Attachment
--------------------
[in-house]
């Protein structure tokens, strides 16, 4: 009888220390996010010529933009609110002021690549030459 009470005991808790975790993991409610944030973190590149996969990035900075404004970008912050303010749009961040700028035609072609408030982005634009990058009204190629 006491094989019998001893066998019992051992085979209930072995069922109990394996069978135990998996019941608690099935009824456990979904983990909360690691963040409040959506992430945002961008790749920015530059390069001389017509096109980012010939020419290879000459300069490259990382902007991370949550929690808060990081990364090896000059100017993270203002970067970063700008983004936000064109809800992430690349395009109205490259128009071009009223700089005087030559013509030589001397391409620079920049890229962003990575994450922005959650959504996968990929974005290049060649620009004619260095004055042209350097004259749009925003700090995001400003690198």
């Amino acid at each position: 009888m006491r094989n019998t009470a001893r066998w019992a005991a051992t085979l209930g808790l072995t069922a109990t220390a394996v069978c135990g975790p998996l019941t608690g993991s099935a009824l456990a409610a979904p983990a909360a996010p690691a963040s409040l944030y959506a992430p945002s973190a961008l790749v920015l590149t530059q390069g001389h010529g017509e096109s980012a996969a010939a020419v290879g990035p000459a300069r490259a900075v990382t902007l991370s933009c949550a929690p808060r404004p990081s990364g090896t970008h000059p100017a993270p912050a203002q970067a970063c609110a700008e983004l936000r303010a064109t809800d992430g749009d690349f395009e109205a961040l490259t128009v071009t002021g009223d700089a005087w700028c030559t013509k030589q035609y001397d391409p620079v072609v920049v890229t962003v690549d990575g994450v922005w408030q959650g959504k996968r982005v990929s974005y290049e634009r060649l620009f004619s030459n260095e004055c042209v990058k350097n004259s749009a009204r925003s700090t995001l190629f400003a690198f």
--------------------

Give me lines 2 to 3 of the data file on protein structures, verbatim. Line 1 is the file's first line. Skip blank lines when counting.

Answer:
């Protein structure tokens, strides 16, 4: 009888220390996010010529933009609110002021690549030459 009470005991808790975790993991409610944030973190590149996969990035900075404004970008912050303010749009961040700028035609072609408030982005634009990058009204190629 006491094989019998001893066998019992051992085979209930072995069922109990394996069978135990998996019941608690099935009824456990979904983990909360690691963040409040959506992430945002961008790749920015530059390069001389017509096109980012010939020419290879000459300069490259990382902007991370949550929690808060990081990364090896000059100017993270203002970067970063700008983004936000064109809800992430690349395009109205490259128009071009009223700089005087030559013509030589001397391409620079920049890229962003990575994450922005959650959504996968990929974005290049060649620009004619260095004055042209350097004259749009925003700090995001400003690198």
């Amino acid at each position: 009888m006491r094989n019998t009470a001893r066998w019992a005991a051992t085979l209930g808790l072995t069922a109990t220390a394996v069978c135990g975790p998996l019941t608690g993991s099935a009824l456990a409610a979904p983990a909360a996010p690691a963040s409040l944030y959506a992430p945002s973190a961008l790749v920015l590149t530059q390069g001389h010529g017509e096109s980012a996969a010939a020419v290879g990035p000459a300069r490259a900075v990382t902007l991370s933009c949550a929690p808060r404004p990081s990364g090896t970008h000059p100017a993270p912050a203002q970067a970063c609110a700008e983004l936000r303010a064109t809800d992430g749009d690349f395009e109205a961040l490259t128009v071009t002021g009223d700089a005087w700028c030559t013509k030589q035609y001397d391409p620079v072609v920049v890229t962003v690549d990575g994450v922005w408030q959650g959504k996968r982005v990929s974005y290049e634009r060649l620009f004619s030459n260095e004055c042209v990058k350097n004259s749009a009204r925003s700090t995001l190629f400003a690198f």